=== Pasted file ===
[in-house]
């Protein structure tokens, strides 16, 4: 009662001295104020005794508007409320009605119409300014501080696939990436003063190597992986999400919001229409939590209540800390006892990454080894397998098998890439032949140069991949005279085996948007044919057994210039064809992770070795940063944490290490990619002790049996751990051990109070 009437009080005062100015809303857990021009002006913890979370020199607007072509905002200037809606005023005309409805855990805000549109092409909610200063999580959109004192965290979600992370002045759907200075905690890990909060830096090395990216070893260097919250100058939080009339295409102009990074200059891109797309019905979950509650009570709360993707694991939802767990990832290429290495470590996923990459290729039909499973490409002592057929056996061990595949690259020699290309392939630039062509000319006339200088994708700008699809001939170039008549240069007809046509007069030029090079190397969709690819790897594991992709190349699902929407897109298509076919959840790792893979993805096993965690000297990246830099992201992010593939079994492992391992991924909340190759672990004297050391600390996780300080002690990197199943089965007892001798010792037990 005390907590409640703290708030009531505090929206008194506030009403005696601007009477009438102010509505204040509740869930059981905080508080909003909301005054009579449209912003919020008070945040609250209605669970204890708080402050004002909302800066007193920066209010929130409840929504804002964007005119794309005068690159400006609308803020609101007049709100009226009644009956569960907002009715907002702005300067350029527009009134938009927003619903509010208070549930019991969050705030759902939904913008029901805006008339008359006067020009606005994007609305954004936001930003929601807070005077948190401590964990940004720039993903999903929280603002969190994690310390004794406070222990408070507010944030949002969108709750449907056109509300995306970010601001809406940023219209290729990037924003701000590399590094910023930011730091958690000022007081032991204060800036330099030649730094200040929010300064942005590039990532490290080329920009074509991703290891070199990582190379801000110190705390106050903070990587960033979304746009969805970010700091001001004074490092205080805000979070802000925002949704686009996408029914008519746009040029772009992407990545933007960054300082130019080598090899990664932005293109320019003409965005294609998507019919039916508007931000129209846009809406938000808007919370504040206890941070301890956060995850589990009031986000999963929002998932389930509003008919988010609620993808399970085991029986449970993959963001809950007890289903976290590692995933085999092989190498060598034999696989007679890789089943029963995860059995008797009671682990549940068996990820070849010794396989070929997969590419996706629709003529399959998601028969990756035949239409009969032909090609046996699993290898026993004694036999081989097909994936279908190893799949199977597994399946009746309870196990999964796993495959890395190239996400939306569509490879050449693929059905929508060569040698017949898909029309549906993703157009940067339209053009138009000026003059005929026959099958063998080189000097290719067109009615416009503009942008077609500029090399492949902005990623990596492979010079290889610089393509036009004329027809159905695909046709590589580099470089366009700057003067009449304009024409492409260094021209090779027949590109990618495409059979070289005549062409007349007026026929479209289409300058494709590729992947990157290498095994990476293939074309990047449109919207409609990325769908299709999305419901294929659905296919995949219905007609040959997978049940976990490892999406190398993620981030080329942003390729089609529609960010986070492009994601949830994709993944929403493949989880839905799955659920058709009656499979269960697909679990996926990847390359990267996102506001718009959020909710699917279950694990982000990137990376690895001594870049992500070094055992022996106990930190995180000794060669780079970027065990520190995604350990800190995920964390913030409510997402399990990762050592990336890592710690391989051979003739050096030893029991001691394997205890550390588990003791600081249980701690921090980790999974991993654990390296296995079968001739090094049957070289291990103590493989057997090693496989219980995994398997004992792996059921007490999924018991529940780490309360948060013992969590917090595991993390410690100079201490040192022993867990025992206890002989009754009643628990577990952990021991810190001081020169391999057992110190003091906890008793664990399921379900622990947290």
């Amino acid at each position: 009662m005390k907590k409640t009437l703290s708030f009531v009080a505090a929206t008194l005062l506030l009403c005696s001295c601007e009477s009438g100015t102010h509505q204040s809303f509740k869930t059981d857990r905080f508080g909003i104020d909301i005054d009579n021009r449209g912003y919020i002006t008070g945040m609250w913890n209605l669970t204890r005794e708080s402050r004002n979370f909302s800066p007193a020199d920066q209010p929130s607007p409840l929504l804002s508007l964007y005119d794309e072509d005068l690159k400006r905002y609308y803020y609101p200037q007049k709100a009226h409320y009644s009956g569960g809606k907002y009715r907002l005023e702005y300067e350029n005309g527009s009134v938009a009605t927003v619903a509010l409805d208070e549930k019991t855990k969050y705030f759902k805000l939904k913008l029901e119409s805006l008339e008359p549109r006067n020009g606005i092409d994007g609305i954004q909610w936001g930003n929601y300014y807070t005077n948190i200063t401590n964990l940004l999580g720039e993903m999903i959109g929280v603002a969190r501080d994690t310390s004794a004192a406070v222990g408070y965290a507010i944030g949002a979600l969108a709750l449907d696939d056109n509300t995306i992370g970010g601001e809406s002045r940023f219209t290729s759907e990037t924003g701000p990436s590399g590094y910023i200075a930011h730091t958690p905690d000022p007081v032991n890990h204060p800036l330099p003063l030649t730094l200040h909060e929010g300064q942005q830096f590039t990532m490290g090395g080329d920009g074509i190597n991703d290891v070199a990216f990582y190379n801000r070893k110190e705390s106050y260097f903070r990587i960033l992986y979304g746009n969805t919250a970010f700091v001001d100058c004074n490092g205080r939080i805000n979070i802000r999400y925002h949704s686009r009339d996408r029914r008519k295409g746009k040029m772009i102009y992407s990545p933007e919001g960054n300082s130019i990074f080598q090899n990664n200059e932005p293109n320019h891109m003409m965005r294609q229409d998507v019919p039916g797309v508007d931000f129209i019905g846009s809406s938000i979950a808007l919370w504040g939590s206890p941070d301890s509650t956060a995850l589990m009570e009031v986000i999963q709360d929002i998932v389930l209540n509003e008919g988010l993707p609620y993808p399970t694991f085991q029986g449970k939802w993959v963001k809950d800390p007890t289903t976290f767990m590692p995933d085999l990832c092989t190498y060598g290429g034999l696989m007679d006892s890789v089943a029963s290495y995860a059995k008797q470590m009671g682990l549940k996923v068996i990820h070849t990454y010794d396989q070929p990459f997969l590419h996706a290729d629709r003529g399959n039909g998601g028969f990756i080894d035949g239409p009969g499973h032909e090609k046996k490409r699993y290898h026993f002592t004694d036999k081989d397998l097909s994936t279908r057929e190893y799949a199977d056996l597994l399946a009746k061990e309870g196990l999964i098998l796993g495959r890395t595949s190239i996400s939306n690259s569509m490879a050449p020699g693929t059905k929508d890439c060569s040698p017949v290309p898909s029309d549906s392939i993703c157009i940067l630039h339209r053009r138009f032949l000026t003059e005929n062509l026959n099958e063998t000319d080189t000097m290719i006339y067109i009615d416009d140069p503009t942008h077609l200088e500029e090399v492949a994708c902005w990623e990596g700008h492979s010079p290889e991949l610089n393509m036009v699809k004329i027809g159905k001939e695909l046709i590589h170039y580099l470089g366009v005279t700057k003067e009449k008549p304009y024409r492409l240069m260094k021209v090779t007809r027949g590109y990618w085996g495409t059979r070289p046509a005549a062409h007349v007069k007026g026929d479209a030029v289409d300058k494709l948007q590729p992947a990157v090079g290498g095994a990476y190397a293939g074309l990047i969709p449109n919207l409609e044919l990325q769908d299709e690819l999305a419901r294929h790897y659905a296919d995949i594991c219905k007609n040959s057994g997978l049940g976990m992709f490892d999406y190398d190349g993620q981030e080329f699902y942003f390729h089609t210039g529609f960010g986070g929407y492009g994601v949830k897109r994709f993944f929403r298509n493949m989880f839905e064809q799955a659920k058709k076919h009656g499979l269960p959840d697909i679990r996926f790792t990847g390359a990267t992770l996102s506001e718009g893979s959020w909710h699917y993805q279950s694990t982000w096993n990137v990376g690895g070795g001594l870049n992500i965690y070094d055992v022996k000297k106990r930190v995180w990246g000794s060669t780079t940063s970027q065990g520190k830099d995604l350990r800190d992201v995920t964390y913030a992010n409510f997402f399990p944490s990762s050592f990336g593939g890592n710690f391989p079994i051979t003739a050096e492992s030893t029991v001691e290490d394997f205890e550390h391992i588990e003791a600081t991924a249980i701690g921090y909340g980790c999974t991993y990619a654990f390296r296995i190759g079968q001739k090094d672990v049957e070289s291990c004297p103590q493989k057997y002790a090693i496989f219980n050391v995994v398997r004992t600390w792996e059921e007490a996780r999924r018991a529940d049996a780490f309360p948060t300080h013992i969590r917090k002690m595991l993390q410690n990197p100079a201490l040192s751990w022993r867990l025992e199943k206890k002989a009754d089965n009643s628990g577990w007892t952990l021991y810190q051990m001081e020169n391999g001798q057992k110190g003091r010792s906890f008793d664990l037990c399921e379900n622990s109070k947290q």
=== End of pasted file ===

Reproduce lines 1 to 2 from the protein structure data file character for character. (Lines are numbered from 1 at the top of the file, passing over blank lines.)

[in-house]
């Protein structure tokens, strides 16, 4: 009662001295104020005794508007409320009605119409300014501080696939990436003063190597992986999400919001229409939590209540800390006892990454080894397998098998890439032949140069991949005279085996948007044919057994210039064809992770070795940063944490290490990619002790049996751990051990109070 009437009080005062100015809303857990021009002006913890979370020199607007072509905002200037809606005023005309409805855990805000549109092409909610200063999580959109004192965290979600992370002045759907200075905690890990909060830096090395990216070893260097919250100058939080009339295409102009990074200059891109797309019905979950509650009570709360993707694991939802767990990832290429290495470590996923990459290729039909499973490409002592057929056996061990595949690259020699290309392939630039062509000319006339200088994708700008699809001939170039008549240069007809046509007069030029090079190397969709690819790897594991992709190349699902929407897109298509076919959840790792893979993805096993965690000297990246830099992201992010593939079994492992391992991924909340190759672990004297050391600390996780300080002690990197199943089965007892001798010792037990 005390907590409640703290708030009531505090929206008194506030009403005696601007009477009438102010509505204040509740869930059981905080508080909003909301005054009579449209912003919020008070945040609250209605669970204890708080402050004002909302800066007193920066209010929130409840929504804002964007005119794309005068690159400006609308803020609101007049709100009226009644009956569960907002009715907002702005300067350029527009009134938009927003619903509010208070549930019991969050705030759902939904913008029901805006008339008359006067020009606005994007609305954004936001930003929601807070005077948190401590964990940004720039993903999903929280603002969190994690310390004794406070222990408070507010944030949002969108709750449907056109509300995306970010601001809406940023219209290729990037924003701000590399590094910023930011730091958690000022007081032991204060800036330099030649730094200040929010300064942005590039990532490290080329920009074509991703290891070199990582190379801000110190705390106050903070990587960033979304746009969805970010700091001001004074490092205080805000979070802000925002949704686009996408029914008519746009040029772009992407990545933007960054300082130019080598090899990664932005293109320019003409965005294609998507019919039916508007931000129209846009809406938000808007919370504040206890941070301890956060995850589990009031986000999963929002998932389930509003008919988010609620993808399970085991029986449970993959963001809950007890289903976290590692995933085999092989190498060598034999696989007679890789089943029963995860059995008797009671682990549940068996990820070849010794396989070929997969590419996706629709003529399959998601028969990756035949239409009969032909090609046996699993290898026993004694036999081989097909994936279908190893799949199977597994399946009746309870196990999964796993495959890395190239996400939306569509490879050449693929059905929508060569040698017949898909029309549906993703157009940067339209053009138009000026003059005929026959099958063998080189000097290719067109009615416009503009942008077609500029090399492949902005990623990596492979010079290889610089393509036009004329027809159905695909046709590589580099470089366009700057003067009449304009024409492409260094021209090779027949590109990618495409059979070289005549062409007349007026026929479209289409300058494709590729992947990157290498095994990476293939074309990047449109919207409609990325769908299709999305419901294929659905296919995949219905007609040959997978049940976990490892999406190398993620981030080329942003390729089609529609960010986070492009994601949830994709993944929403493949989880839905799955659920058709009656499979269960697909679990996926990847390359990267996102506001718009959020909710699917279950694990982000990137990376690895001594870049992500070094055992022996106990930190995180000794060669780079970027065990520190995604350990800190995920964390913030409510997402399990990762050592990336890592710690391989051979003739050096030893029991001691394997205890550390588990003791600081249980701690921090980790999974991993654990390296296995079968001739090094049957070289291990103590493989057997090693496989219980995994398997004992792996059921007490999924018991529940780490309360948060013992969590917090595991993390410690100079201490040192022993867990025992206890002989009754009643628990577990952990021991810190001081020169391999057992110190003091906890008793664990399921379900622990947290």